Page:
At startup, the agents A20, A30, A40 may establish a connection to the data collector A14, send initial information regarding the current capacity of resident storage objects, and wait to receive commands from the data collector A14. The commands may direct the agents A20, A30, A40 to perform a variety of tasks or actions. For example, the commands may direct the space agent to scan the server for a particular storage object (e.g., a particular file, file system, or server), to delete one or more storage objects, to archive one or more storage objects, to delete and then subsequently archive one or more storage objects, or to generate a report. When a command is issued, the result of the command, e.g., the command's state, may be stored in the database A19 of the storage management server A10. The database may be updated to preserve a record of state transitions. This record may be kept, for example, for a user-specified number of days so that a particular command's success or failure may be investigated at a later time.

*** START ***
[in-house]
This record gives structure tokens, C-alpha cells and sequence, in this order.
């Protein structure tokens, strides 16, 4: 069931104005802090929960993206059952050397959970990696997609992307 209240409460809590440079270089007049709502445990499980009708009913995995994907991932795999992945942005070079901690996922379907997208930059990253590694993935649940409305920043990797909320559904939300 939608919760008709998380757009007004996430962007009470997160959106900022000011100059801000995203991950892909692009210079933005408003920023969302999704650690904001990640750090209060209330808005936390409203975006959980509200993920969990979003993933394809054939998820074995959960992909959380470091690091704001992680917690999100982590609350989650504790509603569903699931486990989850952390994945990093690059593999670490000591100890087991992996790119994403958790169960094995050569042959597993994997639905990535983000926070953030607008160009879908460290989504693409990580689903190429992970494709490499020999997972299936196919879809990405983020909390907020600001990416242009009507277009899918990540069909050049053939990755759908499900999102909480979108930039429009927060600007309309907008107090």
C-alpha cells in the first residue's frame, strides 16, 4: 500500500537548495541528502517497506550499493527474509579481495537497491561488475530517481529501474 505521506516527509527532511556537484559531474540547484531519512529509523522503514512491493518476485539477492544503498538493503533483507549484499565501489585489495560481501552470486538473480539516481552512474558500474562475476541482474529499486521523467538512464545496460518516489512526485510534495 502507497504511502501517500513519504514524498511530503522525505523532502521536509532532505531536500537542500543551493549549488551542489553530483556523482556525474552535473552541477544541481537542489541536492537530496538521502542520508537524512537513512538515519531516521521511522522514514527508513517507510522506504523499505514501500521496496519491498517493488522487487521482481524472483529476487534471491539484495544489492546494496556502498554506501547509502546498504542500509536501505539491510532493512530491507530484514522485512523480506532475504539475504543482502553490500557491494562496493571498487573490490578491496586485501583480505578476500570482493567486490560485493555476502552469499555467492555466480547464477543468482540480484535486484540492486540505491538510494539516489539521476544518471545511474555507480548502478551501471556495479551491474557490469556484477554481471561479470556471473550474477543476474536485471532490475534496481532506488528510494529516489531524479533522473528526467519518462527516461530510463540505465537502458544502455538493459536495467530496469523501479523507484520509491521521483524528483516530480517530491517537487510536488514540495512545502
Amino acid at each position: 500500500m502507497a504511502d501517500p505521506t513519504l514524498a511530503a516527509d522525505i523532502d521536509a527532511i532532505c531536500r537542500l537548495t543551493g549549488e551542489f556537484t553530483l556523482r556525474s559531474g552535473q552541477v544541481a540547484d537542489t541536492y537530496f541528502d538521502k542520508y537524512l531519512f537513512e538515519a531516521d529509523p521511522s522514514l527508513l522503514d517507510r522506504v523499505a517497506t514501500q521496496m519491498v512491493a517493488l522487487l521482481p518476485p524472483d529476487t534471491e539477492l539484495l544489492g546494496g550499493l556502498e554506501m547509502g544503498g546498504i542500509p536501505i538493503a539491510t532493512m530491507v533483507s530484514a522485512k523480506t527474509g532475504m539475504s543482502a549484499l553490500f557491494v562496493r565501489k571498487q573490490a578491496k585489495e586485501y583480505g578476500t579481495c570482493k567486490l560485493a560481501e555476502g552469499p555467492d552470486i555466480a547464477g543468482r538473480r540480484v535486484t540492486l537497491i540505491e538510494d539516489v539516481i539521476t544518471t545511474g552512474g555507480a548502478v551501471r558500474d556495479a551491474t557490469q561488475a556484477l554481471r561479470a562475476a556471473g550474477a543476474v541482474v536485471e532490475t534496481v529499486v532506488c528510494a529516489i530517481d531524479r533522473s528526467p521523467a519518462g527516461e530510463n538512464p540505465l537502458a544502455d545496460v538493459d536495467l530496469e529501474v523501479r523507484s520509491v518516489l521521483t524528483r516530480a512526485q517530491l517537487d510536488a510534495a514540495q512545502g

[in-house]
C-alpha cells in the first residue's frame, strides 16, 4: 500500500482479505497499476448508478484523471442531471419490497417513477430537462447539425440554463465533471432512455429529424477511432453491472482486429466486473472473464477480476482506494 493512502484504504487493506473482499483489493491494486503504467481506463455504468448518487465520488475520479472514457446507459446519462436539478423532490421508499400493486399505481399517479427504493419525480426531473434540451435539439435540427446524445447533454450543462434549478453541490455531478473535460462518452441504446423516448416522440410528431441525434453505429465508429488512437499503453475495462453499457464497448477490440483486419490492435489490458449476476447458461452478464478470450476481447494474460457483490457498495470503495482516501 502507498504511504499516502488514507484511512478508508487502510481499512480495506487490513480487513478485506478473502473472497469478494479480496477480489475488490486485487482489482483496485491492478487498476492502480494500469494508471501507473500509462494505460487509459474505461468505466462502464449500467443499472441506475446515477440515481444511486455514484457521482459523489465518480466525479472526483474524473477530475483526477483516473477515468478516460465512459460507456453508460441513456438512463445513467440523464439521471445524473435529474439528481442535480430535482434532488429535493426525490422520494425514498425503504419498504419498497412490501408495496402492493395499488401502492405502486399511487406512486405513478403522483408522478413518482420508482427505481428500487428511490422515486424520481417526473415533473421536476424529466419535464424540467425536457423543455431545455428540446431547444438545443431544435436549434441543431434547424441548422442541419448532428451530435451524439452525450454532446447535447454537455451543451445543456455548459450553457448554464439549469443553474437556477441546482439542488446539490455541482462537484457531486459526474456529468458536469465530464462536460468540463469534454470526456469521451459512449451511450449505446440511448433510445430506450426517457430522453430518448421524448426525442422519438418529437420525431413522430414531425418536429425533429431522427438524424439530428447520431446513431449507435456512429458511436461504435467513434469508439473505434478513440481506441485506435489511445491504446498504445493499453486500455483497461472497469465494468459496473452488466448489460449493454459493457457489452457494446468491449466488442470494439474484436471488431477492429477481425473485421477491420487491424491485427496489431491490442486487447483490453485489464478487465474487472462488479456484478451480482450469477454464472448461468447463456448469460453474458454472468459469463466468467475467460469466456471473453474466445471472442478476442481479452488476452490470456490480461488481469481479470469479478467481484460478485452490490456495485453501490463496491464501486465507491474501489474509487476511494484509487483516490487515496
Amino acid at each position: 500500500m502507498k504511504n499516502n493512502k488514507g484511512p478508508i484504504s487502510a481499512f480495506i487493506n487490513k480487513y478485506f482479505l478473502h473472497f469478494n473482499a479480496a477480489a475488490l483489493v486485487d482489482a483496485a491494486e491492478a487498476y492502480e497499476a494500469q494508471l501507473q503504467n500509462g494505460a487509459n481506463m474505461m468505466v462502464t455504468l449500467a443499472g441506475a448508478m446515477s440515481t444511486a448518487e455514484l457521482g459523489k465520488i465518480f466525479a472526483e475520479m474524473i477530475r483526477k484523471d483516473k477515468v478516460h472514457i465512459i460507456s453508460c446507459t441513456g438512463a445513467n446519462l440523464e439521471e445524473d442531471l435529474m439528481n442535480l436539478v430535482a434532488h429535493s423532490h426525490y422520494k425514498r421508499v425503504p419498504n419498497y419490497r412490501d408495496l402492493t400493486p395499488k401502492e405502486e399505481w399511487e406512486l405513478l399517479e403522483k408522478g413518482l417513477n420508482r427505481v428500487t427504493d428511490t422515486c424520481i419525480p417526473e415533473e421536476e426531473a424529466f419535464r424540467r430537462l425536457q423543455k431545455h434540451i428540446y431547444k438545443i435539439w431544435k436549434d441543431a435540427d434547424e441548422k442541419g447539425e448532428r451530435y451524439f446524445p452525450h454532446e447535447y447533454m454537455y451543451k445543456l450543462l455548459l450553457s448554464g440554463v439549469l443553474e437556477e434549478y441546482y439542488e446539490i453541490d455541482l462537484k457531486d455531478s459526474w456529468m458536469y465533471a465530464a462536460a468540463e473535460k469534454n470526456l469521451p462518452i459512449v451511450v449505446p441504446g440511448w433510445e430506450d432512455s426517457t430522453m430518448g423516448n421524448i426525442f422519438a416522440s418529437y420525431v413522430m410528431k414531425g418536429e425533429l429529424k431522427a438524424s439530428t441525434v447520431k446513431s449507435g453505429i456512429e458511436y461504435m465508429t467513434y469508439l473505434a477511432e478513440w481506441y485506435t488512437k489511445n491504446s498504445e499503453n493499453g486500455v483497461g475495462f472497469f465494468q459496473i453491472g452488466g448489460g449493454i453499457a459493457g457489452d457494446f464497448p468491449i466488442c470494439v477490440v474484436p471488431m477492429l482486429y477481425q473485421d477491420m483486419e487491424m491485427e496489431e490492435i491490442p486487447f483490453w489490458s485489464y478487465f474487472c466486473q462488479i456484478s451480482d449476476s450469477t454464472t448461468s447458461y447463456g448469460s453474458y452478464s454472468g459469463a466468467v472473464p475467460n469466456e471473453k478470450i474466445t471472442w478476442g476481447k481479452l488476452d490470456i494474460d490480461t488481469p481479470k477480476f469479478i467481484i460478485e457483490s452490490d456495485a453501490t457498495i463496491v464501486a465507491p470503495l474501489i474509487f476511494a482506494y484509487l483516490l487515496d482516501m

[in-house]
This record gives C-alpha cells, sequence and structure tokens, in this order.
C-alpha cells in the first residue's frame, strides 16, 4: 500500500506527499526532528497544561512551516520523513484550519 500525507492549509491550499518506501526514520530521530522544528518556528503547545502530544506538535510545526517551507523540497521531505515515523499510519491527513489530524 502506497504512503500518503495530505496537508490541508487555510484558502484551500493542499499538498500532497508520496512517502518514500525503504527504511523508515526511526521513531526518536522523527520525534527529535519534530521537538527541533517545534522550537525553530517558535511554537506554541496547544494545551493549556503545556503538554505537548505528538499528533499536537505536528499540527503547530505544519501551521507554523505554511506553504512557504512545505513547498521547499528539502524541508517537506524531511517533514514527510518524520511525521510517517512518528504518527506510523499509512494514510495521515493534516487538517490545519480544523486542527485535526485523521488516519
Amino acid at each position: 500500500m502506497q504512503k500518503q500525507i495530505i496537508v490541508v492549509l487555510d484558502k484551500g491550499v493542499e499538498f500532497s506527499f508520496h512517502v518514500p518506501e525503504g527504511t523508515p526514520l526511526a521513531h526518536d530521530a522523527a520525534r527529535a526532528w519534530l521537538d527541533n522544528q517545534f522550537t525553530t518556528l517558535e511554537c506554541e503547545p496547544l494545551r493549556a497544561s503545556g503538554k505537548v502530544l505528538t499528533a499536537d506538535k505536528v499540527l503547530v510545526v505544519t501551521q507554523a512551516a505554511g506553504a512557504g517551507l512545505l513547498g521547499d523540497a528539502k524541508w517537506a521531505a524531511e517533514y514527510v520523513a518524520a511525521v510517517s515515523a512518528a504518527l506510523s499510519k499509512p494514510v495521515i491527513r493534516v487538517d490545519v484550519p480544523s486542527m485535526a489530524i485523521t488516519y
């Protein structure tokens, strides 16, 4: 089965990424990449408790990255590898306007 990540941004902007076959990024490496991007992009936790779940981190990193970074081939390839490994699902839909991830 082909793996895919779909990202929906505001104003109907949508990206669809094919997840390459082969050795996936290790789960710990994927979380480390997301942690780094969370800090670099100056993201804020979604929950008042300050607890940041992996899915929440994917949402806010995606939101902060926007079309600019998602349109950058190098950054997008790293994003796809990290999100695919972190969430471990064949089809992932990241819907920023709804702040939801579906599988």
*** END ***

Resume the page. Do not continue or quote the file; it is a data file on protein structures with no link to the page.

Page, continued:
The state of a command may include, for example, “pending”, “communicating”, “synchronizing”, “done”, “invalid”, “error”, or “timeout”. In the pending state, the command may be awaiting to be sent by the data collector A14. In the communicating state, the command has been sent to an appropriate agent (e.g., the first space agent A30 or the second space agent A40) and the data collector A14 is awaiting a reply from the agent. In the synchronizing state, the data collector A14 may be processing the reply from the agent. In the done state, the data collector A14 has finished processing the reply from the agent and the reply indicates a successful completion of the command. In the invalid state, the data collector A14 had finished processing the reply from the agent and the reply indicates an unsuccessful completion of the command due to, for example, invalid command parameters. In the error state, the data collector A14 has finished processing the reply from the agent and the reply indicates an unsuccessful completion of the command, or alternatively, the error state reflects a fault or inconsistency encountered during the processing of the reply, due to, for example, an error detected in the reply packet. In the timeout state, the command has been sent to the agent but a reply has not been received by the data collector A14 within a predetermined time period indicating the expiring of the waiting period for command completion. When a timeout occurs, the command may be restarted (e.g., its state is set to “pending”) and an attempt may be made to resend the command to the agent. The restart may be repeated for a pre-specified number of times, e.g., three, which if all unsuccessful may result in an error condition.